Conference Check-ins: America East and Patriot League

With only three to four weeks left in the regular season, I felt it was an excellent time to look at some of the mid-major regular season races across the east coast. Time is running out for teams attempting to jockey into favorable position before making a run at qualification into the NCAA tournament. Today, we’ll break down the top of the standings for the America East and the Patriot League conferences.

America East Conference

Top Four Teams
1) Vermont, 9-2
2) Stony Brook, 8-2
3) Hartford, 7-4
4) Albany*, 7-5
*Boston University isn’t in my top four, because they were banned from this season’s AE postseason tournament. You could say the AE presidents were a tad perturbed the Terriers chose to align with the academically elite Patriot League next season.

The Rundown: Stony Brook was in the driver seat until they lost in snowy Hartford on Sunday, 60-55. The setback, although unfortunate, doesn’t prevent the Seawolves from controlling their own destiny the rest of the way, but it makes things a little more complicated for the conference’s highest rated KenPom team since Vermont in 2005. (You might remember that Vermont team with Taylor Coppenrath and T.J. Sorrentine, who upset #4 seed Syracuse in the NCAA tournament first round.) It’s a two-team race for the #1 seed and subsequent NIT berth and it would certainly behoove Vermont and Stony Brook to end up on top. Since 1996, the America East team who has played host in the postseason finals is 13-3. Then again, the Seawolves lost at home in the finals last season to Vermont, but now Steve Pikiell has super freshman Jameel Warney at his disposal. The next America East Rookie of the Year currently possesses an incredible offensive efficiency rating north of 118. Coaches typically turn all-conference team awards into career achievement forums, but Warney needs to be strongly considered an All-America East first teamer this season.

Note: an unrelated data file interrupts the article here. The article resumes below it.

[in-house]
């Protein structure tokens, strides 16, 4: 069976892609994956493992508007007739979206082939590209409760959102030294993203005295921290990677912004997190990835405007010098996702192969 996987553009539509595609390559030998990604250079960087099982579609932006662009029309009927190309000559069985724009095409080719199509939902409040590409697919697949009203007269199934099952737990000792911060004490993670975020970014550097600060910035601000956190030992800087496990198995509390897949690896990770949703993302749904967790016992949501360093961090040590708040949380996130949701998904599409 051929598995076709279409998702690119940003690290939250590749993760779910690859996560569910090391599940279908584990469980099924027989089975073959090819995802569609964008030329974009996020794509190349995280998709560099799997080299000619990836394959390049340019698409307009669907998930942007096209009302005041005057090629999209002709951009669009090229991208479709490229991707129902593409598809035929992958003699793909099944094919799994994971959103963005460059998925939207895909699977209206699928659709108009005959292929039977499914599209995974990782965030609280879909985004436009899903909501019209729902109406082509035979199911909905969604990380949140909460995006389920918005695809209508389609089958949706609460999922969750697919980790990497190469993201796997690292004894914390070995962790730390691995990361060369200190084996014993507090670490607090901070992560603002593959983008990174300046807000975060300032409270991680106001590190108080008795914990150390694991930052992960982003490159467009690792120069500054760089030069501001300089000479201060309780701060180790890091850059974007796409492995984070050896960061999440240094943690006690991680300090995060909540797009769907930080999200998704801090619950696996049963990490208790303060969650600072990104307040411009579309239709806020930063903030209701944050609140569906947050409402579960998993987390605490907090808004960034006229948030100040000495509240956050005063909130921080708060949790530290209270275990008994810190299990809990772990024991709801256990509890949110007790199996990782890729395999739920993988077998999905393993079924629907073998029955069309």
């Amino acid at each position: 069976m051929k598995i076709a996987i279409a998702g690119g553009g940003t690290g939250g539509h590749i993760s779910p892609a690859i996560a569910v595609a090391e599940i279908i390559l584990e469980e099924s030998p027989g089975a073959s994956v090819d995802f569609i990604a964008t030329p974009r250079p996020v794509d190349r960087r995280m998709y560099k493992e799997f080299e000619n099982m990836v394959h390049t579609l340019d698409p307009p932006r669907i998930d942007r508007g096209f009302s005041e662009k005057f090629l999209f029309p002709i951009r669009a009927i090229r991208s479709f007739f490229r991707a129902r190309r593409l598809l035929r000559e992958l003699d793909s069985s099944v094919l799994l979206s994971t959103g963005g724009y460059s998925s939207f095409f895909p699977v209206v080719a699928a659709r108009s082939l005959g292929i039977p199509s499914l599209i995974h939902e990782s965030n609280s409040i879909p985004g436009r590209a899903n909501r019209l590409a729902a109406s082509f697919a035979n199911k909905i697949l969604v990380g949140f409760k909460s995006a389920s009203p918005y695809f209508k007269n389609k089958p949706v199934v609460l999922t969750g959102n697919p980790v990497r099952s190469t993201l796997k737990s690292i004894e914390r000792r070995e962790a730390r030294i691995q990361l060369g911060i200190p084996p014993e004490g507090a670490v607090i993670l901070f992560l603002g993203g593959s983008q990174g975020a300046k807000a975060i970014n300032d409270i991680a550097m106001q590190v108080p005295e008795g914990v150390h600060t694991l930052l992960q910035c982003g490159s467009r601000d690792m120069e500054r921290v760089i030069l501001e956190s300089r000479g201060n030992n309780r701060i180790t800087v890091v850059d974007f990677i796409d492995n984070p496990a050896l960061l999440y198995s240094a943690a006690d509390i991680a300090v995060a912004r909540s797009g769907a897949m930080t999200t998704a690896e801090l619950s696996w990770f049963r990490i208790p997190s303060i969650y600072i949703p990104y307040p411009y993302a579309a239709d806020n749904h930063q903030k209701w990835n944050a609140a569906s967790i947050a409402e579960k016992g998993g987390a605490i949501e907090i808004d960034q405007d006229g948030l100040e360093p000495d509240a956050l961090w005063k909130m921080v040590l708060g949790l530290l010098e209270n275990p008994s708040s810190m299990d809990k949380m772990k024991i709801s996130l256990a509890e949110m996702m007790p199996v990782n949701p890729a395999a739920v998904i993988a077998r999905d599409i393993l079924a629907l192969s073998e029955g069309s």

Mark Your Calendars: Vermont at Stony Brook, Friday, February 15th

John Becker’s Catamounts deserve a lot of credit, as the second year coach has remade the roster after the departures of leading scorers Matt Glass (graduation) and Four McGlynn (transferred to Towson). Newcomers Candon Rusin, Trey Blue, and Ethan O’Day are part of Becker’s eight to nine man rotation, while Clancy Rugg has elevated his game to new heights in his junior campaign. And of course, I didn’t forget do-it-all lynchpin Brian Voelkel. If Vermont’s banged up squad can win at Stony Brook later this week, the Catamounts will have the all mighty head-to-head tiebreaker, thanks to their home victory over the Seawolves back on January 18th. In that game, Vermont scored 1.20 points per possession (PPP), which easily served as the worst defensive performance from Stony Brook this season. In fact, when Pikiell’s squad gives up more than 1.00 PPP, his team is 1-5. When they give up fewer than 1.00 PPP? They are a near perfect 16-1.

Interesting Tidbits: Albany hosts the quarterfinals and semifinals of the America East tournament this season. Last year, the #6 seeded Hartford Hawks showed us how much a little home cooking could help, as the 9-22 Hawks nearly found their way into the America East finals before succumbing to eventual champion Vermont in overtime. Given the current standings, it appears Albany can do no better than a #3 seed and no worse than a #4, so they could conceivably end up on either side of the bracket. Albany’s home matchup with Hartford on February 16th could decide who grabs the #3 seed. Either way, I’m sure Stony Brook and Vermont would prefer to see John Gallagher’s youthful Hawks in the semis, even though sophomore Mark Nwakamma (15.3 ppg, 5.8 rpg, 1.6 spg) has emerged as an All-America East first team candidate.

Patriot League

Top Four Teams
1) Lehigh, 7-1
2) Bucknell, 7-1
3) Lafayette, 5-3